Soloviev Group Envisions an Entertainment District by the UN — With Gambling

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New York’s great downstate casino race has some of real estate’s highest rollers competing for one of three licenses set to be given to downstate operators by the state legislature.

Soloviev Group chairman Stefan Soloviev and CEO Michael Hershman are playing for these big stakes, with 6.7 acres south of the United Nations purchased by Soloviev’s late father, Sheldon Solow, from Consolidated Edison in 2000 for $600 million that they hope will be the big winner.

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It will include a park with sports fields, a hotel, a performance space and at its centerpiece will be a Ferris wheel. The gaming floor will be underground, and if they don’t get the permit they will simply revert to their original plan for a 1.2 million-square-foot office building, according to the developers.

As the owners of one of the largest pieces of undeveloped property in Manhattan, the two heads of the firm gave Commercial Observer the broad outline of their vision for what they’re calling Freedom Plaza.

The New York State Gaming Commission is putting together the parameters for a request for applications, which is expected to be released Jan. 6. CO will be sitting down with several of the real estate figures vying for the licenses in the coming days. 

This interview had been edited for length and clarity.

Commercial Observer: When did you first see this as a potential site for a casino, and what were some of the other uses that you considered for it?

Stefan Soloviev:  So originally, we went through the [Uniform Land Use Review Procedure] where we were approved for a 1.2 million-square-foot office tower. We’ve had a lot of interest in bioscience for that property.  There were some economic conditions that came into play between the time Solow owned the property and now, and he wisely chose not to develop the property. The casino idea, I would say, came up a little more than a year ago.

How is the concept shaping up?

Michael Hershman: It shouldn’t be any surprise to you that the community wanted something that would be green, that would be able to be used by not only locals but visitors. So we incorporated the casino into a larger picture of an entertainment district where we have not only a casino and hotel, but also a 4-acre park with sports fields, with walking paths. Also, from a cultural standpoint, it would have a museum dedicated to the promotion of human rights, freedom of the press, freedom of speech, in essence of democracy.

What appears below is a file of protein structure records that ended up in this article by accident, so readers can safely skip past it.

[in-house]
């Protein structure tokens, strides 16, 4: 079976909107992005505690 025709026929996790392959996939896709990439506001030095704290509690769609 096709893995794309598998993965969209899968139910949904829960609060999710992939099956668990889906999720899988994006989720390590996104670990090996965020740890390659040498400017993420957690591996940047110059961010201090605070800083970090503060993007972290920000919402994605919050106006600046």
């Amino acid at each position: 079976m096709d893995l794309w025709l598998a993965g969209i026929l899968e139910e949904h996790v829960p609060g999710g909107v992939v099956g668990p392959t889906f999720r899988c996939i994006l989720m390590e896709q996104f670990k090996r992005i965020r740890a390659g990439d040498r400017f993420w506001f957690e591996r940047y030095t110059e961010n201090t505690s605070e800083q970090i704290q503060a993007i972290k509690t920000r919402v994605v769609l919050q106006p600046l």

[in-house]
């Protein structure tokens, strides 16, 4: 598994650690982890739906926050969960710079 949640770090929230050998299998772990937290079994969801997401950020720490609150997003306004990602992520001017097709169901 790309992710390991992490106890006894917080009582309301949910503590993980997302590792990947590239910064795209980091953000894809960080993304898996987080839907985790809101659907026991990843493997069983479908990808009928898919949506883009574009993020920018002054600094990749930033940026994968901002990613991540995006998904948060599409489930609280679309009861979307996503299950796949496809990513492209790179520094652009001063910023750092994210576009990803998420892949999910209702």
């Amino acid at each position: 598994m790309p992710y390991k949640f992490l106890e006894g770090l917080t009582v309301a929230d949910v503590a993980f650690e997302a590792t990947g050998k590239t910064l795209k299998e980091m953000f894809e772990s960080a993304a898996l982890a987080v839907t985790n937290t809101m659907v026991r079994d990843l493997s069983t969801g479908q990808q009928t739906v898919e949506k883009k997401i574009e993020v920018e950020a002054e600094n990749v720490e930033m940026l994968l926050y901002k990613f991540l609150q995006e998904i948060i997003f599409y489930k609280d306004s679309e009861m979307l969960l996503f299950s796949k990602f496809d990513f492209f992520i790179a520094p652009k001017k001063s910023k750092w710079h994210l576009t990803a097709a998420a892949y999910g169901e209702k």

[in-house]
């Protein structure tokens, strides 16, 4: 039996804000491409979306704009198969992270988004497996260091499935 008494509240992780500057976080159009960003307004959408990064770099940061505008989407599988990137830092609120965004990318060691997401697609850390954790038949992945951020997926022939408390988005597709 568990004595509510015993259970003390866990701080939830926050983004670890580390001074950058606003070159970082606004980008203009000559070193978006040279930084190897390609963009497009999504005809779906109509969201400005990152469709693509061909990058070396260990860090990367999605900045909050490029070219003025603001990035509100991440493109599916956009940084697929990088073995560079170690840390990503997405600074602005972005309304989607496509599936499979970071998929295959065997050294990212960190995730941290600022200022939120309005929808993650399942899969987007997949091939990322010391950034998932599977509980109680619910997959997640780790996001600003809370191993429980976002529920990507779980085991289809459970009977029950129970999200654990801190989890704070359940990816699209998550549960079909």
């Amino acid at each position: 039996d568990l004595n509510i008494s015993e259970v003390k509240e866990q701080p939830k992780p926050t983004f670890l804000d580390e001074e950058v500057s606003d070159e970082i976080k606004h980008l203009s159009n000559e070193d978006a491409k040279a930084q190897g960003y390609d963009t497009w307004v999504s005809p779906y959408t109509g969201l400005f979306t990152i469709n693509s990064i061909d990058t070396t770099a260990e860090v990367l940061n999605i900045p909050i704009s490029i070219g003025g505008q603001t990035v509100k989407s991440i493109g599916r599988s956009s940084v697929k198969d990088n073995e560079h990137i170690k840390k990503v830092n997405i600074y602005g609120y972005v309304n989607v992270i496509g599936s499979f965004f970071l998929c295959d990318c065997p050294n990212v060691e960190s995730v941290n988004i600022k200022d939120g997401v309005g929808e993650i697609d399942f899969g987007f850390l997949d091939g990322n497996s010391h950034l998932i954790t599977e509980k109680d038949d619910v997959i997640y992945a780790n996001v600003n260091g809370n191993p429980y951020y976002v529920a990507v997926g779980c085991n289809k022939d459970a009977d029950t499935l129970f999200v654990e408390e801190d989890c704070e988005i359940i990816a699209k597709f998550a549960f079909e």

But also the fact that it goes with the entire concept of doing a Freedom Plaza so people can come not only to visit a casino and use the hotel — and by the way, we have plans to build two residential buildings on the property as well, which goes toward satisfying the critical shortage of housing in Manhattan.

Tell me a little bit more about this community outreach that your firm performed, because that can sometimes be a little bit contentious. What was that experience like?

MH: It’s very difficult to build anything without some degree of community opposition. We own a residential building right across the street from this property, so we’ve been in touch with the community associations in the area for some years now, even before we began to develop [685 First Avenue] and getting feedback from them as to what it is the committee would like to see happen. Obviously, you get mixed responses from a number of different businesses, folks that reside in the area, but, almost universally, they all want to have a substantial green area on the property for the community.

What other kinds of entertainment features will it have apart from a gaming area, and what will the gaming area look like?

MH:  It will have an auditorium to bring in live entertainment, much like you see in other casinos, whether they be in Connecticut or whether they be in Las Vegas. 

The auditorium would be connected to the hotel. Obviously it’s too early, we don’t have finalized architectural drawings yet. But the casino would indeed be a major casino that would have the same gaming that you’d find in casinos in Las Vegas.

Do you have any gaming operators lined up as partners?

MH: We know that others who are looking to build a casino, whether it’s in Times Square or whether it’s Citi Field, have aligned themselves with some very well-known names. From the very beginning, Stefan’s vision was that it’s nice to have a name but we want to have an entity, an institutional casino partner that has the same sort of view of social responsibility, giving back to humanity, working with the local community to make this something more than just a place to go and gamble. And I think it’s fair to say that we’re down to the final evaluation of several major casinos that we’ve been in touch with, and we’ll make that announcement after Jan. 6.

Mark Hallum can be reached at mhallum@commercialobserver.com.